Honestly, I had no intentions of posting anything today. I haven’t posted since the end of Growing Up Alex, and I didn’t want today to be my first post back, but something kept drawing me to the ‘New Post’ page. So here I am. Writing about an unthinkable tragedy that happened during an event and on a day where the city of Boston comes together to celebrate.
While I wasn’t in the city of Boston that day, I had several friends visiting and I knew several people running it, just like many of us. I was driving home from a weekend away with my fiancee. We had gone down to Mohegan Sun and were driving back. The radio was set to 98.5 The Sports Hub. And we were listening the moment that they uttered the word ‘There have been two explosions at the Marathon finish line.”
We were only 30 minutes from home when we heard the report. We weren’t sure what was going on, but we knew it wasn’t good. That night we were glued to the television, watching the reports, hearing about the victims and survivors, and holding on to each other.
While I wasn’t at the marathon, I don’t think I have ever been more effected by a single event in my life. I was only 15 when 9/11 happened, and at the point, I knew it was really bad, but didn’t quite understand the brevity of it until a couple years later when I really understood what was going on in the world.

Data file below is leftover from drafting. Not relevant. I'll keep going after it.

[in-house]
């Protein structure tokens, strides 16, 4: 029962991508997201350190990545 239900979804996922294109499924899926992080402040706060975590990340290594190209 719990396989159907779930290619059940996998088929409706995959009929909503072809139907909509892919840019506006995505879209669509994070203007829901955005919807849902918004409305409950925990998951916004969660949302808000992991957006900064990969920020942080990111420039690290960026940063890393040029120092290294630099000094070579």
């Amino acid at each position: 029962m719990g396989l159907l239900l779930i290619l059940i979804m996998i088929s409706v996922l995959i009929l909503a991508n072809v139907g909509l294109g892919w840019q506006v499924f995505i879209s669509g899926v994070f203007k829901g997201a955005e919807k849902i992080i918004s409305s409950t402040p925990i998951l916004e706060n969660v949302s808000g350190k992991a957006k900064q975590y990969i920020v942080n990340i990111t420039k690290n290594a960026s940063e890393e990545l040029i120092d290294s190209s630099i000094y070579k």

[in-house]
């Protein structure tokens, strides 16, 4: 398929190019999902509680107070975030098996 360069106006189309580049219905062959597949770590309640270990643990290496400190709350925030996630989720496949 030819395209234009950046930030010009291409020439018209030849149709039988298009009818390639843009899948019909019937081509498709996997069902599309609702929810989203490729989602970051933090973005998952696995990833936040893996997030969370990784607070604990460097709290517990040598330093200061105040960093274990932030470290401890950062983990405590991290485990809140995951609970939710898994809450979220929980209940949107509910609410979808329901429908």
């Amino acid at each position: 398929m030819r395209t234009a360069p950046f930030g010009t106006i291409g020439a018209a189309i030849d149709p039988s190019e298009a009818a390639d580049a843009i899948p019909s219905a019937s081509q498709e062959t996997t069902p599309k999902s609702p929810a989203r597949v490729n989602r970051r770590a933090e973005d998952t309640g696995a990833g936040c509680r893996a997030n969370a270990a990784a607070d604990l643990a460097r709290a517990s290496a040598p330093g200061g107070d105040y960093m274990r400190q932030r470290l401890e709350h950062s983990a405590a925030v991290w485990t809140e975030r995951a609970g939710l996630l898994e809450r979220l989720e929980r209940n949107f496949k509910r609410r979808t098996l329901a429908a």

The whole week after I was on edge. I didn’t sleep. I hated the fact these people could attack our city like that. I hated not knowing who did it and was very uneasy about where they were after the attacks. I wanted they captured. I wanted them to know that they messed with the wrong city.
The one thing that I did see; this huge city suddenly seemed so small. The city suddenly reached beyond it’s limits and each person embraced Boston Strong. I’ve never lived in the city. But Boston is my city. Just like everyone else. The compassion, the need to help, and a city that came together like nothing else. A moment that will always stand out in my mind after that horrible day was the first Bruins game after the attack. When the entire arena sang the Star Spangled Banner along with Rene Rancourt. I sat and cried. Not because I was sad, but because I was so proud to call Boston home.
So on today, I’m going to remember Boston. Remember the strength, the courage, the compassion, and the love. But also remember the victims who were lost to soon, and to those who survived and continue to charge on. I’m going to remember all of those who leapt into action to help those injured. And I’m going to remember that depsite one of the worst days in the history of Boston, that the city of Boston proved to all that their spirit can never be broken.
We are Boston Strong.